Daily Archives: January 9, 2010

EDITORIAL: Russia’s Empty Schools


Russia’s Empty Schools

Speaking on Echo of Moscow radio last week, Russian Education and Science Minister Andrey Fursenko said that “three or four years from now, there will be half as many students [in the country’s higher educational institutions] as there are now.”  Over the next two years, the pool of annually available potential university students will be just 700,000 compared to 1.3 million three years ago.

The consequences of this fact are obvious:  Unqualified students will be admitted to study where their efforts will be wasted, and qualified instructors will lose their jobs.  Even worse, the diversity and creativity present in the Russian classroom will plummet.

Fursenko reveals a truly shocking and horrifying statistic, namely that less than one third of enrolled students, even in the most elite institutions, are “really” engaged in study, and that as few as 15% — yes, fifteen percent — are doing so in the second-rate institutions.

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Rotten Russia

The American Spectator reports:

There is a chilling sequence in Tsar, Pavel Lungin’s dark and brilliant new film about Ivan the Terrible. Ivan, played by the mercurial rock musician Pyotr Mamonov, steps out of his private chapel wild-eyed after a long session of wheedling and bargaining with his God. The Tsar walks, lost in thought, through a series of rooms. As he shuffles along grovelling boyars ceremonially dress him. One group gently places a cloth-of-gold gown over his shoulders. Another group presents an embroidered collar, then cuffs, a crown and staff. Finally the Tsar emerges into the winter sunlight, golden and terrible. The crowd of people who have been waiting for him since dawn prostrate themselves in the slush and the sh*t of the palace yard. Silence falls. The message is clear: for the grovelling boyars and the grovelling peasants alike, the Tsar is God’s messenger on earth, the sole fount of worldly power and protection.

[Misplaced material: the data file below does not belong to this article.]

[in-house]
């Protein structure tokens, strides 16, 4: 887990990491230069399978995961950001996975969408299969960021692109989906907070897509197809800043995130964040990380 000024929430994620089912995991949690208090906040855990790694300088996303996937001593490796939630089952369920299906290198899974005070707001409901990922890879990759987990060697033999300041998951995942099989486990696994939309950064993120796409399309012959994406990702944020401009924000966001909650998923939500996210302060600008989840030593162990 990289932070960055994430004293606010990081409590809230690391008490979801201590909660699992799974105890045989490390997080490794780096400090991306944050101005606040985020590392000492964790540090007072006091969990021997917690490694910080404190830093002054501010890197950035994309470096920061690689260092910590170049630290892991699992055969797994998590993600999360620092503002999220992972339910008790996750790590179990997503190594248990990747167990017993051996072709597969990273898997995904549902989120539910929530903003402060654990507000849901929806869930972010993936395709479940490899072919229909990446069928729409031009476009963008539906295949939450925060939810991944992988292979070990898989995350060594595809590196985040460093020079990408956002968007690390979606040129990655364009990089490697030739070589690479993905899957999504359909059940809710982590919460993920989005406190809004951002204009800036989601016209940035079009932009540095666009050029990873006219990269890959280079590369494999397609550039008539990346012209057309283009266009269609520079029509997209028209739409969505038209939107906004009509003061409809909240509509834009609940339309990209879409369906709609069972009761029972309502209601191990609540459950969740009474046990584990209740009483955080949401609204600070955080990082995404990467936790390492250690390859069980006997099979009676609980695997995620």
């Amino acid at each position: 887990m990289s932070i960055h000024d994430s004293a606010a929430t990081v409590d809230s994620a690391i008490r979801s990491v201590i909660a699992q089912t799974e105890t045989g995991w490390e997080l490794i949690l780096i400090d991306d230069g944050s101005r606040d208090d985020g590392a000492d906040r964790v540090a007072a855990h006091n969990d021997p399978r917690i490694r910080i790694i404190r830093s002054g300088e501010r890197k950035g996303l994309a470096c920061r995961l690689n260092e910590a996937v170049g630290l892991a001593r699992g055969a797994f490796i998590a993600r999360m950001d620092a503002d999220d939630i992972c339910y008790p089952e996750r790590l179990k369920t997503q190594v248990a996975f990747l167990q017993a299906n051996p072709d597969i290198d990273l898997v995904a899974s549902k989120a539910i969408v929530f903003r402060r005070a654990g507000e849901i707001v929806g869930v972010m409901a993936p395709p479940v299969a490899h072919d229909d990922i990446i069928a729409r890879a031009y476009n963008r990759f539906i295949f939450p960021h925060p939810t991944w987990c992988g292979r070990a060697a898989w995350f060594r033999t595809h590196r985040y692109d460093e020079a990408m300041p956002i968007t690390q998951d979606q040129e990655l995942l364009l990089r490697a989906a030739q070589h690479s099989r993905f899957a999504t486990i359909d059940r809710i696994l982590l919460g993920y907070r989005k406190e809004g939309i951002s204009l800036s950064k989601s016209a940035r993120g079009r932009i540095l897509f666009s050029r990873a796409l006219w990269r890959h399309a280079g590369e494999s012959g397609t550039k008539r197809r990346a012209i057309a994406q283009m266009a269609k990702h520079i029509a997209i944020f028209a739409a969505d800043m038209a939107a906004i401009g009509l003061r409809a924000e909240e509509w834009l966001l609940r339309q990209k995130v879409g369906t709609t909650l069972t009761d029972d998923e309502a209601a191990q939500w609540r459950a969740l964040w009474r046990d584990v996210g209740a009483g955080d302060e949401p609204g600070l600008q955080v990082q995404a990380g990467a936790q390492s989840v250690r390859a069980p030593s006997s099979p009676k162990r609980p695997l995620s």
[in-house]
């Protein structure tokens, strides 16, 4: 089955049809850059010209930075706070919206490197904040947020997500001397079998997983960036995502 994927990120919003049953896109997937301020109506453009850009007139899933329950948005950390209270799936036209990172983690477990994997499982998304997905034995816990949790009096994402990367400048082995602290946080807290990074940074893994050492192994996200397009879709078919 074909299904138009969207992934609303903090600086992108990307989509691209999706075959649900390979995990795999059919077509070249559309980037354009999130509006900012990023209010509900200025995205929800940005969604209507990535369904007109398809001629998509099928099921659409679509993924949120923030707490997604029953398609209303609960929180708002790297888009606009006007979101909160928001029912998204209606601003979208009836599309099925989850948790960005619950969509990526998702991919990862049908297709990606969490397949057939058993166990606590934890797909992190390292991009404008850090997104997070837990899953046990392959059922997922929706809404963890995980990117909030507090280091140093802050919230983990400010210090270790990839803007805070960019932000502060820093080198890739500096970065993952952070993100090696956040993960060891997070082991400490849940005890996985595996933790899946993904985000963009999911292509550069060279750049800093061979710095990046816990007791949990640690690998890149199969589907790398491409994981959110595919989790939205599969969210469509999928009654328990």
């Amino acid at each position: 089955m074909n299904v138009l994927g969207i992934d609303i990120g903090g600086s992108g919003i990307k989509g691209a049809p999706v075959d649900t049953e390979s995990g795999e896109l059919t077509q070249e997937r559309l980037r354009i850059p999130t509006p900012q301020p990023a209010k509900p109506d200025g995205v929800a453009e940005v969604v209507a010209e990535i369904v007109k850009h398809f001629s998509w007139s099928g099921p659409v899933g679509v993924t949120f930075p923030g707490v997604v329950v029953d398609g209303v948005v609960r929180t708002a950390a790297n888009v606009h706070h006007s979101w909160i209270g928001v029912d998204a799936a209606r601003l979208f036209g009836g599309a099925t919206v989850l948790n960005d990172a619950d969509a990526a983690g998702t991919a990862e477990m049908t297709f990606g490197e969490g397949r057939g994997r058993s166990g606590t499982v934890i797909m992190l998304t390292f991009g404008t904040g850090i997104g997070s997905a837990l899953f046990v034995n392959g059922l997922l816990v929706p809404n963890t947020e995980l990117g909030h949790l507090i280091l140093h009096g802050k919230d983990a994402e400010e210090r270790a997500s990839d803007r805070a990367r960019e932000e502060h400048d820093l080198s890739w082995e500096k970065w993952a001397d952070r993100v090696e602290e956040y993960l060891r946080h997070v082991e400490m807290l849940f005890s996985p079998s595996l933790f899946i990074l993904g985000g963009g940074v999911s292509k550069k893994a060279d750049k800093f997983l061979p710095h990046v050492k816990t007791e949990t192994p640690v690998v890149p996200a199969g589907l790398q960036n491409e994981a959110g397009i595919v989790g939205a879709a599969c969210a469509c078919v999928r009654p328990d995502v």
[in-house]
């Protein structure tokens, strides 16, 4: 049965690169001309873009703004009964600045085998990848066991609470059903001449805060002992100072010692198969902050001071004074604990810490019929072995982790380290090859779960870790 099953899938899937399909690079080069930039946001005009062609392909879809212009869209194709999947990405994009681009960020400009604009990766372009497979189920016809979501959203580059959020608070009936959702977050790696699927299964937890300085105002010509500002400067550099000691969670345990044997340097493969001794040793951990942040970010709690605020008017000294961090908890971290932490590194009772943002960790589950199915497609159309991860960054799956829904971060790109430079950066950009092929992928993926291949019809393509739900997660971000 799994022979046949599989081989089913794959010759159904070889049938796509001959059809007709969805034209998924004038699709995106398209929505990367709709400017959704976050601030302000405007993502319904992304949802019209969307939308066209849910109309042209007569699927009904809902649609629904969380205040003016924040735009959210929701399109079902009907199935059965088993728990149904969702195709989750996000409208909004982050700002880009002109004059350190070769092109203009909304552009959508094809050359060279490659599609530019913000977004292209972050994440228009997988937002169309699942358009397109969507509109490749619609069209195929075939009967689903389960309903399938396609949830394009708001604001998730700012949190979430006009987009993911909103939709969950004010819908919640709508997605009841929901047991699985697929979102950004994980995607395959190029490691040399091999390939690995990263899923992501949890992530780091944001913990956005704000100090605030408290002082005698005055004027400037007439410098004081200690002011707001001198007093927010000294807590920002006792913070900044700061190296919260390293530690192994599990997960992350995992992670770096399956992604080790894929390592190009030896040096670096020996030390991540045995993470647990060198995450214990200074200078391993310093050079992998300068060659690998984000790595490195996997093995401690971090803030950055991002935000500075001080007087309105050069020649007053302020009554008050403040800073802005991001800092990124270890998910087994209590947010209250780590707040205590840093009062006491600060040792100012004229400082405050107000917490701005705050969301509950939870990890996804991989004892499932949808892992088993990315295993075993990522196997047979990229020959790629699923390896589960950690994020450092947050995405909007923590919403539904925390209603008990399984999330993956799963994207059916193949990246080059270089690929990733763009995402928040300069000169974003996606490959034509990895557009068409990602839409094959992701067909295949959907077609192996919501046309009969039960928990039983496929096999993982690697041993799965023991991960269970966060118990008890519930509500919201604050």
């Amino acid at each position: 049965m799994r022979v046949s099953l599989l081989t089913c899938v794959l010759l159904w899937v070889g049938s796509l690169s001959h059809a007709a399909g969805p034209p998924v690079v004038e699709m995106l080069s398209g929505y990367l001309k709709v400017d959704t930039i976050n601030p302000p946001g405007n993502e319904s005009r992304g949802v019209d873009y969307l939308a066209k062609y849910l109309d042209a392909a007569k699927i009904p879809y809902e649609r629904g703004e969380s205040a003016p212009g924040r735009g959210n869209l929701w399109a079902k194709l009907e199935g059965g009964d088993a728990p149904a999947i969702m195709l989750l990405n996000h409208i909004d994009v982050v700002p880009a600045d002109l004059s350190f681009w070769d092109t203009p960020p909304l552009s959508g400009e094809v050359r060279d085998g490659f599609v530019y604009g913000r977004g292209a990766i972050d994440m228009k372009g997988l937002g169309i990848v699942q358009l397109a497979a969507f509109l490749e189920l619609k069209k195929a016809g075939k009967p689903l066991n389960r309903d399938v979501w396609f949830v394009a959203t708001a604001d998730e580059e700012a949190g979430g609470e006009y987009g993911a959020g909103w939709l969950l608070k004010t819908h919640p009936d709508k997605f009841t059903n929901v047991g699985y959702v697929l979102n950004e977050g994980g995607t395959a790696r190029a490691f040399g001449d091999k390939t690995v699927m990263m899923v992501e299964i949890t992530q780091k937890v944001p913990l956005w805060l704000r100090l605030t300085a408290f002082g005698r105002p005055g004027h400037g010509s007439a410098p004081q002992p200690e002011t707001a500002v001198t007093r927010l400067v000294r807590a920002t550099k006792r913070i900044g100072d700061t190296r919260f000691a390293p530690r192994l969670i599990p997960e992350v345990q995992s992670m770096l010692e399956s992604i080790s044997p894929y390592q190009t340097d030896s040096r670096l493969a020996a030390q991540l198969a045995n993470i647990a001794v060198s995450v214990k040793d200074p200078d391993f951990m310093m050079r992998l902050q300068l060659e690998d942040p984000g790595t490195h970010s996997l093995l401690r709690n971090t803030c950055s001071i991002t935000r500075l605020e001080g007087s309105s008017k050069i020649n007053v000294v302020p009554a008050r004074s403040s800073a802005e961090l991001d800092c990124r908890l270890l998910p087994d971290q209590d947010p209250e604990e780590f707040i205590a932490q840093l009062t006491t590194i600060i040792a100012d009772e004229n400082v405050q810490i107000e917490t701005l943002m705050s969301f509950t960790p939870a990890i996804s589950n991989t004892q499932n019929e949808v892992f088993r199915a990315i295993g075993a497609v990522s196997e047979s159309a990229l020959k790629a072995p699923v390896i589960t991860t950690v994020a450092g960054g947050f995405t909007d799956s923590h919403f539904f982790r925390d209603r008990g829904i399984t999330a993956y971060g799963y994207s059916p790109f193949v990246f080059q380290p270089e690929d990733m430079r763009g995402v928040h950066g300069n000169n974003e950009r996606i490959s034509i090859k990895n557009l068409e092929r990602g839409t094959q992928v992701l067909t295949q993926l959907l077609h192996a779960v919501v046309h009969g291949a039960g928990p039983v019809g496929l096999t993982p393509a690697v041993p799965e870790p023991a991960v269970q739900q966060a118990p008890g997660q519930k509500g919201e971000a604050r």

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Putin betrays Russia’s Future

Paul Goble reports:

All the problems Russia had in the late 1990s remain unresolved because Vladimir Putin failed to use income from the rise in oil prices to address them, preferring instead to enrich himself and his friends and to pretend that the existence of such wealth, even though kept abroad, was by itself sufficient to pull Russia back from the brink.

But now, a decade after “the miracle” of the rise in oil and gas prices propelled Putin to the stop, Moscow commentator Maksim Kalashnikov says, “the Putin zigzag” in the ongoing decline of Russia is coming to an end, and Russia faces a terrible reckoning, one highlighted by but not limited to technological disasters.

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Stay away from the BRIC Bully

Investment U reports (hat tip: Robert Amsterdam):

These days, you don’t have to look far to read about success stories within the “BRIC” nations. However, while Brazil, India and China enjoy solid growth, the remaining member – Russia – has fallen to the bottom of the pack.

And with good reason.

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More Shame and Disgrace for Russia on the Tennis Court

The Hopman Cup is the Superbowl, the World Cup if you will, of mixed doubles tennis.  Last year, Russia’s brother-sister tandem of Marat and Dinara Safina went down to sensational, humiliating defeat in the finals against a much lowlier team from Slovakia.  It made a hat trick of championships for Slovakia in the event, which has been contested since 1988.  The United States has won the tournament four of the past seven years.  Russia has prevailed only once in its entire history.

The shame and disgrace for Russia at the Hopman continued last week as its Elena Dementieva (world rank #5) and Igor Andreev (world rank #35) went down to spectacular defeat at the hands of Kazakhstan’s Yaroslava Shvevdova (world rank #51) and Andrei Golubev (world rank #133).  The Kazakh team was the weakest in the group of eight nations contesting the title in round-robin play, and therefore seeded last in the draw.  But the Russians could not handle them.

This meant that Russia fell to third place in its group and could only qualify for the finals  by beating first-place Great Britain in its final tie and then seeing Kazakhstan lose.  Neither happened, and Russia was sent packing.

Once again, Russia proved its “dominance” in the sport of tennis.